I am in the process of converting my van to manual. So far, I have installed the pedal cluster, shifter, and shift linkage.

Can you elaborate a bit on the wiring procedure? From what I understand, I will be cutting out a section of the harness from the manual harness and splicing it into the automatic harness. Where do I begin on this? Where does the necessary manual portion of the harness begin and get cut? The wiring from the auto shifter is currently hanging below the van. Is this where the wiring would meet up with the manual portion?

Thanks,
Brian
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PostPosted: Fri May 22, 2009 8:09 am    Post subject: Reply with quote

Only two items need to be done.
The first and most important is that the Auto has a feature that keeps the bus from being started unless it is in "park" (or alledgedly "neutral" but that never worked). You could trace the wires back to the source, or you could just connect them under the bus--the two larger wires that were in the shifter box.

The second is the back-up lights--these were activated by shifting into reverse by the switch in the shifter box, and will now need to be activated by the switch way back on the new tranny. You will need to run new wires back to the tranny for this. (Or there may be an esoteric harness trick for this, but this is the easy way as long as you don't mind running new wires under the bus. If you're doing this kind of swap you shouldn't Rolling Eyes )

If you don't want to drop the gas tank, here is an easy fix to adding the shift rod bushing above the tank:
Image may have been reduced in size. Click image to view fullscreen.

at least if you are using the early style linkage. This is cut from a nylon breadboard and goes at the rear gas tank bulkhead. IMHO it provides crisper shifting than the stock set-up.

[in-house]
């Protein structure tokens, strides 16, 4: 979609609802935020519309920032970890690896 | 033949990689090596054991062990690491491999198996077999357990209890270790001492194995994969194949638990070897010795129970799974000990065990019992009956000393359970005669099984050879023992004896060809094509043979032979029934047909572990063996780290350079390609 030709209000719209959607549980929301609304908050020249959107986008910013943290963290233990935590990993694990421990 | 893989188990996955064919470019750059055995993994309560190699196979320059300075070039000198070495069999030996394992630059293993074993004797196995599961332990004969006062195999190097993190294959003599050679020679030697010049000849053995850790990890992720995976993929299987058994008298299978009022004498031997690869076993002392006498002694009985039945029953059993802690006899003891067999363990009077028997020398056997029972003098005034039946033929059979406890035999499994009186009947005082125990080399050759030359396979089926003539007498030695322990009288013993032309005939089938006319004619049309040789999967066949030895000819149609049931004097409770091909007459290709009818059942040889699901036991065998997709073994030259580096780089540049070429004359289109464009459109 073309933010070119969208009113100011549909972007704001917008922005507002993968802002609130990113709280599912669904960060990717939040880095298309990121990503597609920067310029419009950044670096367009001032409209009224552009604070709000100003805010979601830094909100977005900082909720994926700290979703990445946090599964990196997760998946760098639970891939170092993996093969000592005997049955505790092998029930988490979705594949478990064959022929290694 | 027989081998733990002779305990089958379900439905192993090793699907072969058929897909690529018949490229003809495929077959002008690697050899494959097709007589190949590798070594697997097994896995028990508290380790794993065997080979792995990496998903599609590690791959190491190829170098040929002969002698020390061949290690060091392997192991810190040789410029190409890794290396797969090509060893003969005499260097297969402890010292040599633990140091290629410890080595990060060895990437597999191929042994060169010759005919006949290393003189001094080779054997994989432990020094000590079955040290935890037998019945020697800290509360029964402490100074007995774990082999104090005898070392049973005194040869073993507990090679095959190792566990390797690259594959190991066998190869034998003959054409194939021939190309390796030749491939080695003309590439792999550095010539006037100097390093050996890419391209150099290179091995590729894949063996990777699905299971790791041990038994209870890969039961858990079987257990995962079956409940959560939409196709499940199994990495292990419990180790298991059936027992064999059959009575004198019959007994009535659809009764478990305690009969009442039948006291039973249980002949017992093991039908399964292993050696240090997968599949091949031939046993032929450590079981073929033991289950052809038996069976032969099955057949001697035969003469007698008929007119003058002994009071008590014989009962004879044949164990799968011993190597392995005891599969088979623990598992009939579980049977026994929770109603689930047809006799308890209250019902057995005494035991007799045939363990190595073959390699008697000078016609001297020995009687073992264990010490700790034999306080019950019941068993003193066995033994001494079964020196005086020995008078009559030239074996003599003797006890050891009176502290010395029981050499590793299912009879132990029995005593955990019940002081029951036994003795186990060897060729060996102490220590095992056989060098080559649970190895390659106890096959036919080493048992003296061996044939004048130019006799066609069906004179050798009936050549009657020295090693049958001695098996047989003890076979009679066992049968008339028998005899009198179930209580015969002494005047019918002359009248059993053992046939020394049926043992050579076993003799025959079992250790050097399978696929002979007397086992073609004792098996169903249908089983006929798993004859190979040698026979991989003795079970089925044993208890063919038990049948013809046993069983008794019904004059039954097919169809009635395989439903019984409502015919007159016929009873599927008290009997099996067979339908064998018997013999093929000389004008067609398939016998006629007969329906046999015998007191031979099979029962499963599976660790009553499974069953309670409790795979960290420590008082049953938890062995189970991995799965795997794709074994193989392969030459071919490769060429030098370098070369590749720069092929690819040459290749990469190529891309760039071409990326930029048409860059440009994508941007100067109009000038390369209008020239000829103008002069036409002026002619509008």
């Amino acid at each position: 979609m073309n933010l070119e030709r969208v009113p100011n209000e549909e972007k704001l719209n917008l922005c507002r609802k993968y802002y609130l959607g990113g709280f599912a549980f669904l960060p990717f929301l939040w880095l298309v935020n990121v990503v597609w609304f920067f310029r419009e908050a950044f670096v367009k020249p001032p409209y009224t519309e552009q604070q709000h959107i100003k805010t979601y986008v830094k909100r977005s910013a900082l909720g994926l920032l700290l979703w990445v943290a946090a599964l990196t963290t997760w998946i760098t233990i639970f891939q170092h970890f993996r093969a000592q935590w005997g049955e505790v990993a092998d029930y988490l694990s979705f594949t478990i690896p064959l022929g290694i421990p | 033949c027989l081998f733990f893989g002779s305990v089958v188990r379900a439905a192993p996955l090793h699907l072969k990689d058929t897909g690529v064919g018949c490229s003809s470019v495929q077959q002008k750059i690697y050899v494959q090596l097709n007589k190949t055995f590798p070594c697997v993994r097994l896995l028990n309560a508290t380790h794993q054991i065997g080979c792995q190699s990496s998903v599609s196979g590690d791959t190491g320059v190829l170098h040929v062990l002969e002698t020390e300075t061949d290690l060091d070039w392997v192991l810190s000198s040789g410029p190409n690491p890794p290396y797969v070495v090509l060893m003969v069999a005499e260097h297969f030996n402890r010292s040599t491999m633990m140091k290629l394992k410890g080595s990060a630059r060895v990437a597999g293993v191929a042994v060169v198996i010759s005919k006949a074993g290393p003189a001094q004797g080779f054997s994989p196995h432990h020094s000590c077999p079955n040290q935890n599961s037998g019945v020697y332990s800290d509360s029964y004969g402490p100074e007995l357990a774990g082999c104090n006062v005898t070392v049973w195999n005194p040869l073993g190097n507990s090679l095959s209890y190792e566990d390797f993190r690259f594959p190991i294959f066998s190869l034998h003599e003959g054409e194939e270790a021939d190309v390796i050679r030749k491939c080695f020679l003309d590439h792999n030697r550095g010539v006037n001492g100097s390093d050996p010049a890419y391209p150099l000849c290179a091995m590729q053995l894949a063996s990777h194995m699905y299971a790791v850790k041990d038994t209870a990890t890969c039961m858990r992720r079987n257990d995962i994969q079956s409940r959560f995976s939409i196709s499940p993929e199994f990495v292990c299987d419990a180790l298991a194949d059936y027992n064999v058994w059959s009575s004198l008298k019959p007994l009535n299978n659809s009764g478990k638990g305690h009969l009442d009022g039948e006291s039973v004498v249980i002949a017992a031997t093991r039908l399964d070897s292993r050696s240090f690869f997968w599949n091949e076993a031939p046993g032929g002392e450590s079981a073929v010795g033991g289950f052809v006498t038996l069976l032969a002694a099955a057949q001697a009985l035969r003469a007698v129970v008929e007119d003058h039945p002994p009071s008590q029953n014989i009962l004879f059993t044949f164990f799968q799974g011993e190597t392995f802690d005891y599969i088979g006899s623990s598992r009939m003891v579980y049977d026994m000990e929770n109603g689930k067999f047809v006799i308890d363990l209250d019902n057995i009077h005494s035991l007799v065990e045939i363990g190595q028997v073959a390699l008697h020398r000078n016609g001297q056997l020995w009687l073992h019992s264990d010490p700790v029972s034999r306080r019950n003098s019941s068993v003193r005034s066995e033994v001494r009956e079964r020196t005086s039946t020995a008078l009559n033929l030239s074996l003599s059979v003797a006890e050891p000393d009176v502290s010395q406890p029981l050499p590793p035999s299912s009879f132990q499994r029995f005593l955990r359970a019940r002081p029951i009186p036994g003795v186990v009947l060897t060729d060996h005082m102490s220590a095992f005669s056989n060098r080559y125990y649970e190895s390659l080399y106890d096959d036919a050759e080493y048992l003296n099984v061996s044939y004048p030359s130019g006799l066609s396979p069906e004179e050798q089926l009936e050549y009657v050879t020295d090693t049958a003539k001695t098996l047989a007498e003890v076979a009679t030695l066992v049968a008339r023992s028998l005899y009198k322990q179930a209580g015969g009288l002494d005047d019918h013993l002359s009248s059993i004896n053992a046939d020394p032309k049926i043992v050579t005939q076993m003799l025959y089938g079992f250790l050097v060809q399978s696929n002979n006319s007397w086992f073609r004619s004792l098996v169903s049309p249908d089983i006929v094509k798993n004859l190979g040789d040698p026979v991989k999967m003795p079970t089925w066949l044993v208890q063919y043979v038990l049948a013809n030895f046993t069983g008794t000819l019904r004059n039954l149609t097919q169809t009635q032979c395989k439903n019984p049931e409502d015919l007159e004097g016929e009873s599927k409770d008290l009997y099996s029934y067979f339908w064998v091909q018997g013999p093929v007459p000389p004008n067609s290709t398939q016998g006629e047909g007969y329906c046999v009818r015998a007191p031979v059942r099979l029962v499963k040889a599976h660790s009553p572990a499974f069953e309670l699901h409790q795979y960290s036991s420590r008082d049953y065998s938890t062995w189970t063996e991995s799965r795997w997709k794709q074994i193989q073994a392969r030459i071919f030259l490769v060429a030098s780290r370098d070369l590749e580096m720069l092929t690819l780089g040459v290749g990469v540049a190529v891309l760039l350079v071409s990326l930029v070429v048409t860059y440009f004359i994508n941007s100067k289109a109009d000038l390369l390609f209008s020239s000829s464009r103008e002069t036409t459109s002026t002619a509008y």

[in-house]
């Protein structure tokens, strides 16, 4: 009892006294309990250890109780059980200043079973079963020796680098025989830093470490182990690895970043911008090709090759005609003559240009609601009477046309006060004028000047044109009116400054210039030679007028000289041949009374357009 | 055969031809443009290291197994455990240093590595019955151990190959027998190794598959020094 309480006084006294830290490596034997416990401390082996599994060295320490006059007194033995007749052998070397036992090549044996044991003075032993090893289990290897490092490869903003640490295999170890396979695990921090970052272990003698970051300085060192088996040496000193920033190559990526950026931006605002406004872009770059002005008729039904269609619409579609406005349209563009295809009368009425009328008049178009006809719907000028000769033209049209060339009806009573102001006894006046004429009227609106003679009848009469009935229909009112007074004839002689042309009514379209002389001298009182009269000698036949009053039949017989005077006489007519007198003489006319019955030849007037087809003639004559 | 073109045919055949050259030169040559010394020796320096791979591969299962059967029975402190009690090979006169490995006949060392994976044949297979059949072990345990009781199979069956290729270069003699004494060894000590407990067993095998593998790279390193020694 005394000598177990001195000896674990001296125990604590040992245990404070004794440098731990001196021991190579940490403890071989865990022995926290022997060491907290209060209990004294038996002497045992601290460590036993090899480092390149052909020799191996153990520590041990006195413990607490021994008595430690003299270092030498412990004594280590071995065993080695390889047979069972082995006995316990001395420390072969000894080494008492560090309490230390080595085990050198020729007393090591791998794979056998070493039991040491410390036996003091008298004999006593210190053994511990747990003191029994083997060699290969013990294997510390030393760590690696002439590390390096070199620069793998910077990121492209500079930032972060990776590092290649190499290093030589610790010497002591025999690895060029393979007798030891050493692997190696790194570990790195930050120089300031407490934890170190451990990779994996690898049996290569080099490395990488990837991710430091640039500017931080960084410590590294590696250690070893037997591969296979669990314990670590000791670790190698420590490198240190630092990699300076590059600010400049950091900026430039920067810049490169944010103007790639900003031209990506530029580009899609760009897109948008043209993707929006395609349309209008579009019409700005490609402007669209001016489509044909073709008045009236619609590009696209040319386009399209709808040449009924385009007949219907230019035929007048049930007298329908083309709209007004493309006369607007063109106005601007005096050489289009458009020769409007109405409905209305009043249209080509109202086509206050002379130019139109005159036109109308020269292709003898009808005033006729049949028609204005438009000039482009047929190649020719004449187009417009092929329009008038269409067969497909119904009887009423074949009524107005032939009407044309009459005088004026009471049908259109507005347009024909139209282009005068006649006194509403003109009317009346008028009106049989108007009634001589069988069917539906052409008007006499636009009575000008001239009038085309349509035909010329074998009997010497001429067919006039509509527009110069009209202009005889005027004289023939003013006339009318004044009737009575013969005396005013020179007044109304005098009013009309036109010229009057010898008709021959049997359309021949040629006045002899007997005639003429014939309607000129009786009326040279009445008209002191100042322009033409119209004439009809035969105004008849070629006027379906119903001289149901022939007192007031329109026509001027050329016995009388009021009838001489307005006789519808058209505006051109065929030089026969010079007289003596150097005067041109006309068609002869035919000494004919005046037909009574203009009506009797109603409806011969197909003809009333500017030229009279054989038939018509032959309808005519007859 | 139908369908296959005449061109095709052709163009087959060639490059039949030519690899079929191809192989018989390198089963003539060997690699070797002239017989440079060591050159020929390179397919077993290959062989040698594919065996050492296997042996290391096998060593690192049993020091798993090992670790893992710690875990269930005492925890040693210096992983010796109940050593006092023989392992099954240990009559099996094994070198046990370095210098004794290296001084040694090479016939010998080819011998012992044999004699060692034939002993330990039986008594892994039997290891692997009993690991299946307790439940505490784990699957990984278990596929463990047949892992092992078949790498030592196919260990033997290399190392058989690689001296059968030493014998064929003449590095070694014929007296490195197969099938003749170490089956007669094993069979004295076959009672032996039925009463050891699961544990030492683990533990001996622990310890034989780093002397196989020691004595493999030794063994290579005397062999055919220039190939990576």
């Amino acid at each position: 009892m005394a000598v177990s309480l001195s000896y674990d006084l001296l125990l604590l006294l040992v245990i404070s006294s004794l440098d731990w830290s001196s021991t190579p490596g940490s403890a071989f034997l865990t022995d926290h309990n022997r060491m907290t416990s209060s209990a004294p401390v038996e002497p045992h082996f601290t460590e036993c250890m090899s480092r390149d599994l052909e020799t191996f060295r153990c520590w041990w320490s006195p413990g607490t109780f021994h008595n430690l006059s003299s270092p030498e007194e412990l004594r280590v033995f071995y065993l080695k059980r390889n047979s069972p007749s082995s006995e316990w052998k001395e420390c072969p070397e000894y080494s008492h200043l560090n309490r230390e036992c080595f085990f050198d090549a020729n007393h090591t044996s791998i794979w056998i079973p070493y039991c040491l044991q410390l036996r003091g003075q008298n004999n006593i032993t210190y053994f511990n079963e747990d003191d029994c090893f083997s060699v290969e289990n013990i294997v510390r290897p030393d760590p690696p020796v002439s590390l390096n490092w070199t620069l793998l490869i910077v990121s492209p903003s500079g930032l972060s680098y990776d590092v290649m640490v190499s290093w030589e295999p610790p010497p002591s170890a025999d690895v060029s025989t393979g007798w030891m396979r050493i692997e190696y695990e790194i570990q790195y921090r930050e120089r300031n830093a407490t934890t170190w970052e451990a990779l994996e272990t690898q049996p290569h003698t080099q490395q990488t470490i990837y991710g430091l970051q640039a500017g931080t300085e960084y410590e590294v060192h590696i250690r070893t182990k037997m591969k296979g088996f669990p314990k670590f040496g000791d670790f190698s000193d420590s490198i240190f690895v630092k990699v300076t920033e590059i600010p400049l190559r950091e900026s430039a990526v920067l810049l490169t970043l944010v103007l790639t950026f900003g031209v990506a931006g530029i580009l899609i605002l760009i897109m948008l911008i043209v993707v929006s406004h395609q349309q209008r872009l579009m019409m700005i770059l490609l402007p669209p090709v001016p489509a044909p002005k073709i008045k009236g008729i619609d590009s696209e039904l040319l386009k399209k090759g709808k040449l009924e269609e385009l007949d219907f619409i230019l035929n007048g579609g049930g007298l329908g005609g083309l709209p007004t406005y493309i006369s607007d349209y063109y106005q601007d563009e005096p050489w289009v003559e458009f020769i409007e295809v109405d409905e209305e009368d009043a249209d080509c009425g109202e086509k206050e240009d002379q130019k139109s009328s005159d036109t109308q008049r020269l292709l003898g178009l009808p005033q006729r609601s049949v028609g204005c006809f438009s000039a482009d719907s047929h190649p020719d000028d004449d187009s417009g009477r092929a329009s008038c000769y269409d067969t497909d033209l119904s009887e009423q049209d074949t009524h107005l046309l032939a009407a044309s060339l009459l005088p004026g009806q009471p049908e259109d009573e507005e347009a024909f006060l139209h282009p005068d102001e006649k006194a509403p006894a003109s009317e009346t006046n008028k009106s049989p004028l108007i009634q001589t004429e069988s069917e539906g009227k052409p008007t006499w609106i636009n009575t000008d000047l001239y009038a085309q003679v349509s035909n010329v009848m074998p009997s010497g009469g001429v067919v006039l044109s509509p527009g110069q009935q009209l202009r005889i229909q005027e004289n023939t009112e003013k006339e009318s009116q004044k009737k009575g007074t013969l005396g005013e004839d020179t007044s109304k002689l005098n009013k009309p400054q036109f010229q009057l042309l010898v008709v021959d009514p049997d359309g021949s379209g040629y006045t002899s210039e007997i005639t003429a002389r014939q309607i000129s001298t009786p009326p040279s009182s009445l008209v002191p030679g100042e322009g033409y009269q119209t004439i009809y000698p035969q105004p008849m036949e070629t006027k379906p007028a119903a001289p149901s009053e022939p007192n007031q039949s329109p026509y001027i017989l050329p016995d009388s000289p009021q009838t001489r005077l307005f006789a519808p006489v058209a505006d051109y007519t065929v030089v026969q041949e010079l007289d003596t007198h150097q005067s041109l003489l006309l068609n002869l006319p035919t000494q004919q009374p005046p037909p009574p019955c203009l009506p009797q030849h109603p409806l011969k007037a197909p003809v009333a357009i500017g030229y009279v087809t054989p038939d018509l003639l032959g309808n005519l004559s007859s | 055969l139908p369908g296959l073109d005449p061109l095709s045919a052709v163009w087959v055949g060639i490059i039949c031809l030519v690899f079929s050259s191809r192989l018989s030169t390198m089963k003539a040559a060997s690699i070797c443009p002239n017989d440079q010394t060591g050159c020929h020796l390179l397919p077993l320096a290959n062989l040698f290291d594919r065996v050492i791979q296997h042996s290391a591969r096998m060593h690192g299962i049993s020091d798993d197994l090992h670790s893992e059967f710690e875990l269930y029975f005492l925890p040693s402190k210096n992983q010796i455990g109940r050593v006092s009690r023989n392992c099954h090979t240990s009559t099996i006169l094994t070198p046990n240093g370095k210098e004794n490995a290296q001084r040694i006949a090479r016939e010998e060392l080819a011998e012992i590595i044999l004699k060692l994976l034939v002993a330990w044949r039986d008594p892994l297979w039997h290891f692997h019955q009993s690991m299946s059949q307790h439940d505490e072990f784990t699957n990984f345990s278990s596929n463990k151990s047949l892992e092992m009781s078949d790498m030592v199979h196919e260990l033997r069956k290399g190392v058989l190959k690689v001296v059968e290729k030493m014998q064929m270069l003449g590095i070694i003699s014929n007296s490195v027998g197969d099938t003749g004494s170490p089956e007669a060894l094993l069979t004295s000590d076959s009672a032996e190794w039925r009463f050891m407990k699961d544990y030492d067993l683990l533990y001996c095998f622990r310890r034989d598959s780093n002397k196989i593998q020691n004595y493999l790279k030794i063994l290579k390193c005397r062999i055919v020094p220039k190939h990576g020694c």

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D Clymer
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PostPosted: Fri May 22, 2009 11:07 pm    Post subject: Re: Full write-up on converting Vanagon from auto to manual Reply with quote

Brian556 wrote:


I am in the process of converting my van to manual. So far, I have installed the pedal cluster, shifter, and shift linkage.

Can you elaborate a bit on the wiring procedure? From what I understand, I will be cutting out a section of the harness from the manual harness and splicing it into the automatic harness. Where do I begin on this? Where does the necessary manual portion of the harness begin and get cut? The wiring from the auto shifter is currently hanging below the van. Is this where the wiring would meet up with the manual portion?

Thanks,
Brian


Hi Brian,

Back when I did my conversion I actually did exactly what Dr. No describes in the post above. I soldered together the large gauge wires from the auto shift starter cutout, heat shrinked them, and then zip tied the lead up above the spare tire. Then I ran two wires to the back of the van to the reverse switch. These wiring modifications worked well and didn't take long to do.

Ideally I had wanted to interface the factory manual transmission wiring into my automatic van for a completely correct conversion, but long story short, the donor van I was using for parts at a nearby wrecking yard got taken to the crusher before I could pull the wiring harness.

Glad to hear your conversion is going well. Your van will be like a totally different vehicle with some new positive attributes.

David
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Brian556
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PostPosted: Tue May 26, 2009 8:14 am    Post subject: Reply with quote

Thank you guys for your help! As for now, everything is going as smooth as butter. (knock on wood).
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PostPosted: Sun May 31, 2009 4:46 pm    Post subject: is there a 4 speed automatic i can use? Reply with quote

i have already read through some posts about the transmissions and well it seems as though i would have to convert her over to a manual and read the very convenient post on doing so ...

however i have already put many new parts into this almost completely rebuilt bus (aside from looks ... but another day another dollar, or several)